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Detroit: the exception or the rule?

If Detroit files for bankruptcy it will be the largest in municipal bond market history, but analysts are divided as to how serious the impact on the market will be.

Around 78,000 abandoned buildings, 66,000 vacant lots, 40% of streetlights non-functional, a 63% decline in population from its peak, a violent crime rate five times the national average, and an unemployment rate that has almost tripled since 2000. It’s hard to believe this is the condition of one of the largest cities in the US, but Detroit’s situation has gone from bad to worse as it teeters on the brink of bankruptcy.

In March, Michigan governor Rick Snyder appointed bankruptcy lawyer Kevyn Orr as emergency manager for Detroit, tasking him with the challenge of overseeing the recession-ravaged city’s finances. Filing for Chapter 9 bankruptcy has always been on the table, but Orr made clear from the offset he hoped to avoid it.

To this end, he met with creditors on Friday to introduce a proposal for rehabilitating Detroit’s finances, during which he also announced a moratorium on unsecured debt payments.

How creditors will respond is uncertain, and Orr still puts the odds of filing for bankruptcy at 50/50. Further meetings will ensue, with an important one occurring on Thursday with union and pension officials.

Yet while Detroit’s situation might be getting bleaker, the question still remains as to whether Chapter 9 would prove to be contagious if the city files – and what the implications will be for the muni market.

When asked whether a potential bankruptcy in Detroit might trigger filings in other heavily indebted cities, Morgan Stanley’s head muni strategist Michael Zezas said he didn’t think this would be the case.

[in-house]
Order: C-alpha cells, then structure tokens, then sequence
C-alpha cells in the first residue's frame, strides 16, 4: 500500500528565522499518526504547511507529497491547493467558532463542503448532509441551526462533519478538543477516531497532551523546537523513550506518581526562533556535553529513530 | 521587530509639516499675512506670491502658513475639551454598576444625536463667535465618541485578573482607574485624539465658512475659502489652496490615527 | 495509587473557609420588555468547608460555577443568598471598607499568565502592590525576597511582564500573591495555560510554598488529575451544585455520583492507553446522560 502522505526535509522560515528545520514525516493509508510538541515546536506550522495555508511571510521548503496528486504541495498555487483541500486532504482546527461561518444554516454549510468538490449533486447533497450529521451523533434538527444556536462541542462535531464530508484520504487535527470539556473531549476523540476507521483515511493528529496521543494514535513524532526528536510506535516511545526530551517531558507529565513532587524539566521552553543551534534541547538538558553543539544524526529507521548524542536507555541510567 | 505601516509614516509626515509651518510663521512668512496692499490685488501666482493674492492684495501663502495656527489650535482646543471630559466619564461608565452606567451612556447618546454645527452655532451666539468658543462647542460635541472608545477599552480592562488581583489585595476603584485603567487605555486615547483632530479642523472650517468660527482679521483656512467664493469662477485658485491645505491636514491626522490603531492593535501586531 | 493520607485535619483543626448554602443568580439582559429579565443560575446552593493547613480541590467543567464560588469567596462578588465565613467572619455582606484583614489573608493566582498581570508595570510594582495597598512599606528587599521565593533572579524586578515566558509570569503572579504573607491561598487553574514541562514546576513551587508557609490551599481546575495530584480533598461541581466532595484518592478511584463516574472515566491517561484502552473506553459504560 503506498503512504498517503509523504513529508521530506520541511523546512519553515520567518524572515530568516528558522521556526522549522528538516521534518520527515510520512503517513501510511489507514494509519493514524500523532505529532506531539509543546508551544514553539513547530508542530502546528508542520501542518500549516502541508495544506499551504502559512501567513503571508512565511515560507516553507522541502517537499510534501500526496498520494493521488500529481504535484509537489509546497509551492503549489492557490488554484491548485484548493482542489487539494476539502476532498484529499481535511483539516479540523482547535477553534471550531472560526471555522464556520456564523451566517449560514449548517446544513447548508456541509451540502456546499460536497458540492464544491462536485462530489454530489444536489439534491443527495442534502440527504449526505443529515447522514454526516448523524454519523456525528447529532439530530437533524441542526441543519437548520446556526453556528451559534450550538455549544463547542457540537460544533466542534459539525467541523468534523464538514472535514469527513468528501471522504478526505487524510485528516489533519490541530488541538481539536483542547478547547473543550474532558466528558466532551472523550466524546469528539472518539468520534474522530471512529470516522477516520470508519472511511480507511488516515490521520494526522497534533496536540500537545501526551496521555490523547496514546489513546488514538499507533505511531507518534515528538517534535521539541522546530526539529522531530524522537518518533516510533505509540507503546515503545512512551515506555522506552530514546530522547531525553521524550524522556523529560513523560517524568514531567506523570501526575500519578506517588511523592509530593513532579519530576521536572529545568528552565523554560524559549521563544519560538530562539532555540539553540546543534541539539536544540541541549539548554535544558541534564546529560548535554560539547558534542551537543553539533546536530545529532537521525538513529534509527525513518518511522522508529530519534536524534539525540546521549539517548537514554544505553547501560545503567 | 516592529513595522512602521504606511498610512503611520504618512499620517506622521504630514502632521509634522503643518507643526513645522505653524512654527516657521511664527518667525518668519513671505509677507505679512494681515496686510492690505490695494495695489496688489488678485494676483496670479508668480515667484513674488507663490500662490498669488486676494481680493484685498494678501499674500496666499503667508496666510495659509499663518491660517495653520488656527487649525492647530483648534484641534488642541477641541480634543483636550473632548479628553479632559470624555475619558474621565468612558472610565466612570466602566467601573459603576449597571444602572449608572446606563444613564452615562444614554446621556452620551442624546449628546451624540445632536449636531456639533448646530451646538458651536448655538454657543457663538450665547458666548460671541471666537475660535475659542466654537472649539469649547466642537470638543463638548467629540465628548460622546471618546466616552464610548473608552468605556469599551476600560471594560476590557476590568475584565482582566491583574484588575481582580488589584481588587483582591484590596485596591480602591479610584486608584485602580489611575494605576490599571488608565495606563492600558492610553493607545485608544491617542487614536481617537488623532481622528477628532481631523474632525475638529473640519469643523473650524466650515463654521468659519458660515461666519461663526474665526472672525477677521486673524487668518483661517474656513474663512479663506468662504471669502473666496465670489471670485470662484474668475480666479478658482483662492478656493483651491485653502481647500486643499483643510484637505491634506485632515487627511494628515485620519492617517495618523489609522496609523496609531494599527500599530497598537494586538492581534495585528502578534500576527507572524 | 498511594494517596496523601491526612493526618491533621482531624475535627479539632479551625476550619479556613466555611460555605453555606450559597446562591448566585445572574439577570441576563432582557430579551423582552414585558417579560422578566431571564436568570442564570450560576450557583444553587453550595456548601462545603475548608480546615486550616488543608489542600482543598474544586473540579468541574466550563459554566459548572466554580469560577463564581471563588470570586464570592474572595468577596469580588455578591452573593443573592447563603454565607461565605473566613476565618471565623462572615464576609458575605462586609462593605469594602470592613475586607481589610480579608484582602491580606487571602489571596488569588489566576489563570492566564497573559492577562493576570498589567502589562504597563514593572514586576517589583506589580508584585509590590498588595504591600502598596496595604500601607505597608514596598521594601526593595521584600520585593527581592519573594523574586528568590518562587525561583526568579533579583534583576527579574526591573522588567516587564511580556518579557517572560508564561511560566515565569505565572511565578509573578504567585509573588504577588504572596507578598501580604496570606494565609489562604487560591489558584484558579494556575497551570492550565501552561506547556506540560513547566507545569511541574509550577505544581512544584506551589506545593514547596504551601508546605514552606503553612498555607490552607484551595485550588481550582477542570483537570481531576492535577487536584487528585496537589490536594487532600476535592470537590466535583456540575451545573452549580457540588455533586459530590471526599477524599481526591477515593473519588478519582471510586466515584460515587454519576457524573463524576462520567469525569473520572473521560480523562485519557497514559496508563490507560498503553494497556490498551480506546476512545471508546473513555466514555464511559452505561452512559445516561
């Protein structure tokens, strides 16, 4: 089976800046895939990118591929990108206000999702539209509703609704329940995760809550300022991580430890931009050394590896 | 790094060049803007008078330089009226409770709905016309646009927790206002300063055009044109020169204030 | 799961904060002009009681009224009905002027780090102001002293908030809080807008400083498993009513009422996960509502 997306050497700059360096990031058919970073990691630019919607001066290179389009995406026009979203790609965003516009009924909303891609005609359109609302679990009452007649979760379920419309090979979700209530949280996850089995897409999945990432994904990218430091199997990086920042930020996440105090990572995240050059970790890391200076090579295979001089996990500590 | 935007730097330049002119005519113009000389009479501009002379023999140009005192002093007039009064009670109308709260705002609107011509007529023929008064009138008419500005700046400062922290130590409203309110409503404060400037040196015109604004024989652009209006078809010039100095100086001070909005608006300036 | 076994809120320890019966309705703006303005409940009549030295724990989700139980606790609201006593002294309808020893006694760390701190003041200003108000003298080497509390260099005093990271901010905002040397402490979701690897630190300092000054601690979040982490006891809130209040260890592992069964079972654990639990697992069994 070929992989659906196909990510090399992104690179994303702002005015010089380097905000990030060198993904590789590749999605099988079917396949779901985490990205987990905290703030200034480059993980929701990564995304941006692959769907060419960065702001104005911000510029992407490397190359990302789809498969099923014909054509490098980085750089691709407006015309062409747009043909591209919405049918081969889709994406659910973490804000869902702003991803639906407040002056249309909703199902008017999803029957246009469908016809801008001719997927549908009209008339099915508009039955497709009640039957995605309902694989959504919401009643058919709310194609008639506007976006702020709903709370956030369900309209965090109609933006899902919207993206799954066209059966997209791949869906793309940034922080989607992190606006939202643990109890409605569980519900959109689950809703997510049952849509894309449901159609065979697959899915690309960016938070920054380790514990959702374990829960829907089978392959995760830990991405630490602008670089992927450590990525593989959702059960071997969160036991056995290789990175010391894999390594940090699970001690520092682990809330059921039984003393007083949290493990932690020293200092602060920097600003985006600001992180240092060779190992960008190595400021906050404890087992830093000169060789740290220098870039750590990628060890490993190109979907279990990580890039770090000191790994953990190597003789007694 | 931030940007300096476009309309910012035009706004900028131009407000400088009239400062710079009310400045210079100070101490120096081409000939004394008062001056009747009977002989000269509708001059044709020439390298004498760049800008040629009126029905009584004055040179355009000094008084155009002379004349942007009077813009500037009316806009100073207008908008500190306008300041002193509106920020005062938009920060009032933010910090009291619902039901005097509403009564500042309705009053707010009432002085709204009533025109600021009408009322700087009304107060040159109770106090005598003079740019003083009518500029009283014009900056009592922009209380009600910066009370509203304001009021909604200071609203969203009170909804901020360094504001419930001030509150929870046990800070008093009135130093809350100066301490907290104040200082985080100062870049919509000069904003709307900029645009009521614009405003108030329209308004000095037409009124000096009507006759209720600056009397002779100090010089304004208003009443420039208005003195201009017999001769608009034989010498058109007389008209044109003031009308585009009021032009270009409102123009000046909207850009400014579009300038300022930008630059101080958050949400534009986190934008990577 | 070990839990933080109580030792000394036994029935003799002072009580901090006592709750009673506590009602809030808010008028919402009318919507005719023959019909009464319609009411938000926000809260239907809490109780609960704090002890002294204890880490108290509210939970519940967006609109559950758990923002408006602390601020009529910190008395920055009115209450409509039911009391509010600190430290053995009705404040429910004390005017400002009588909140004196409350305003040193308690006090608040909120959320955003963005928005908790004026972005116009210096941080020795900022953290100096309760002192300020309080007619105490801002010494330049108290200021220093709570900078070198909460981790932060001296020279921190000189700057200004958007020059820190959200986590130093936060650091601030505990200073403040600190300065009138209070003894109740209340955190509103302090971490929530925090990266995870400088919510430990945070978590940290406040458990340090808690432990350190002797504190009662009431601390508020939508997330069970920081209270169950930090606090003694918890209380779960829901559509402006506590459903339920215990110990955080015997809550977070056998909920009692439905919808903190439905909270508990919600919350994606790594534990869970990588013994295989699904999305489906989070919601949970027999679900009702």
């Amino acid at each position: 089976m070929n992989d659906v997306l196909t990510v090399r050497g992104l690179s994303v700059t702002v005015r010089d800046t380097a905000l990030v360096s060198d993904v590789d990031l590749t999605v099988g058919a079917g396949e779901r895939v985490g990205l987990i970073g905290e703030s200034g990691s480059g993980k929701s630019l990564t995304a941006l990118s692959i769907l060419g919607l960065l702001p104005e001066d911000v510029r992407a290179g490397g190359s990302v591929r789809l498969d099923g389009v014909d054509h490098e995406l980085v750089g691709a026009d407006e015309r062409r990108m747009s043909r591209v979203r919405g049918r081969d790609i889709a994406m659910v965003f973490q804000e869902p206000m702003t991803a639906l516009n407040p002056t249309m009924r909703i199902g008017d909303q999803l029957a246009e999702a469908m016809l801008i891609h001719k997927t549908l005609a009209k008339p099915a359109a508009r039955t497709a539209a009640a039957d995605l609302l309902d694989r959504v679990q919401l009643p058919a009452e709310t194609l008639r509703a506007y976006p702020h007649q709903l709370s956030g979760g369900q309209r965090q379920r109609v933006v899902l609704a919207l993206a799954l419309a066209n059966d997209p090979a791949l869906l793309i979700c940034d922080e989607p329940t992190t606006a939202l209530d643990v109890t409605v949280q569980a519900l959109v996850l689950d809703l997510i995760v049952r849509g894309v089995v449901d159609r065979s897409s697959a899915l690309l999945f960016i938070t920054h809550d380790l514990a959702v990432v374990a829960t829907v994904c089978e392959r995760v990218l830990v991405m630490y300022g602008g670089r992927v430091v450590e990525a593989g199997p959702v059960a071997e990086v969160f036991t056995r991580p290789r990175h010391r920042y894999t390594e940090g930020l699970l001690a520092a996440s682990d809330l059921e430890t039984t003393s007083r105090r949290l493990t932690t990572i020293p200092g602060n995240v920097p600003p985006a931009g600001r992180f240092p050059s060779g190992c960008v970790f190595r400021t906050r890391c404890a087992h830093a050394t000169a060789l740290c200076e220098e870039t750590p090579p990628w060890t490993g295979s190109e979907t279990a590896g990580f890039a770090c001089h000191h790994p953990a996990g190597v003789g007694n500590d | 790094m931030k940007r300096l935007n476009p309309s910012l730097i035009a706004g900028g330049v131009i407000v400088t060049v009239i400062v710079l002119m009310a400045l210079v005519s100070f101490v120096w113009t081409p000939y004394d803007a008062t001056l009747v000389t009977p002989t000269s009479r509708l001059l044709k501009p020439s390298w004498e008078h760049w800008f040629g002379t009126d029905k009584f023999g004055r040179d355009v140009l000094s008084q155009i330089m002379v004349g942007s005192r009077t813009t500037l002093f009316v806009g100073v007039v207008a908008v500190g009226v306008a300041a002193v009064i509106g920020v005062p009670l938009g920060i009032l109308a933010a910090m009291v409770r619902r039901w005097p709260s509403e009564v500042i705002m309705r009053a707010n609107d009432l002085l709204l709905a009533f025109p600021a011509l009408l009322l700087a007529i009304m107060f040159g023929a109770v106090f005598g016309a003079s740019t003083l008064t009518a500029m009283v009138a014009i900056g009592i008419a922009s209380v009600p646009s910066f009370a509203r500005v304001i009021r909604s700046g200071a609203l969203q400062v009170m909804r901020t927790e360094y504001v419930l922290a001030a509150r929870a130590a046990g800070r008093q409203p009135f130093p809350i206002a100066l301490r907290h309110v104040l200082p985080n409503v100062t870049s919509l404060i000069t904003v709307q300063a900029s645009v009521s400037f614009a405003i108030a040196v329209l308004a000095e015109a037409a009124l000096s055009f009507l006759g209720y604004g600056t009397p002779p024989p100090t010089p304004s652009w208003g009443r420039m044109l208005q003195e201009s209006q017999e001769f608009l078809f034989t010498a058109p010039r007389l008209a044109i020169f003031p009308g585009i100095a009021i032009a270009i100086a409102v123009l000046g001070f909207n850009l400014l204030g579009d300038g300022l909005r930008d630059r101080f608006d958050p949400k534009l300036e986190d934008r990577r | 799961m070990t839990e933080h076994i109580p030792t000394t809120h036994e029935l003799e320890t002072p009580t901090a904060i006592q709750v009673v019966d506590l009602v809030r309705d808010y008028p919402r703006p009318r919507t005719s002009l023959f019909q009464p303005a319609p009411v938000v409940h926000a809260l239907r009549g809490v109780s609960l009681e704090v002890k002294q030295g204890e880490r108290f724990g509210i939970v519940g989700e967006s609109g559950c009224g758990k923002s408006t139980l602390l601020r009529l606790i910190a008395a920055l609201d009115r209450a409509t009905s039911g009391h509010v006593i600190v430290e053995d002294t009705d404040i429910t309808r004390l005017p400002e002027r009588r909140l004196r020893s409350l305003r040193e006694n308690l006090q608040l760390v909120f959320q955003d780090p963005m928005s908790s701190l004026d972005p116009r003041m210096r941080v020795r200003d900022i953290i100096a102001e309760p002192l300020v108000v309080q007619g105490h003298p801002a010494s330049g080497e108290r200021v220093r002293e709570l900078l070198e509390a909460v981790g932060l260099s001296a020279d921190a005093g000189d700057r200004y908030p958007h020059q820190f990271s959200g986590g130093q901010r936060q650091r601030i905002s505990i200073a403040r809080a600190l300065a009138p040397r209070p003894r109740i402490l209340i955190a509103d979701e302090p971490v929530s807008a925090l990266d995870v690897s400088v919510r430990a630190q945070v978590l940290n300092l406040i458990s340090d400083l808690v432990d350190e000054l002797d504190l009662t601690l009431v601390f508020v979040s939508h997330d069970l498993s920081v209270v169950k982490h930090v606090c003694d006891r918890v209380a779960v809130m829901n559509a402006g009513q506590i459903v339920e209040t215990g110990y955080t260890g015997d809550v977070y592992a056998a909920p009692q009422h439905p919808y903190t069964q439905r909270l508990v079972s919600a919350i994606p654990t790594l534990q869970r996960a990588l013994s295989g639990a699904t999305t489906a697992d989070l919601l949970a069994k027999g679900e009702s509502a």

“While many localities are experiencing similar stresses to Detroit, it is to a much lesser magnitude,” he says. “The degree of debt burden and operating leverage in Detroit is an outlier both in terms of absolute level and its growth over the past decade.”

However, analysts at CreditSights offer a different view, cautioning that if Detroit files, this could spark more municipalities to consider following suit, largely because of the attention such a filing would attract.

Nevertheless, bankruptcy isn’t exactly a get-out-of-jail-free card for indebted municipalities. As S&P states in a report on municipal bankruptcy, a filing would “carry a stigma” and “is far from a simple ‘reset’ button”. It’s also lengthy and legal fees can potentially be costly.

“The reality here is that cities and municipalities cannot be run effectively without access to bond markets, and a muni that defaults and impairs its creditors will have little market access for a sustained period of time,” the CreditSights analysts point out. “That in itself is the major deterrent to more widespread use of this part of the bankruptcy code.”

What could make Chapter 9 desirable is if it allows municipalities a back-door exit from the underfunding crisis in public pensions. The Pew Centre on the States has found that in key US cities – defined as the most populous in each state plus any others above 500,000 – the cumulative underfunding of pensions exceeds $217 billion.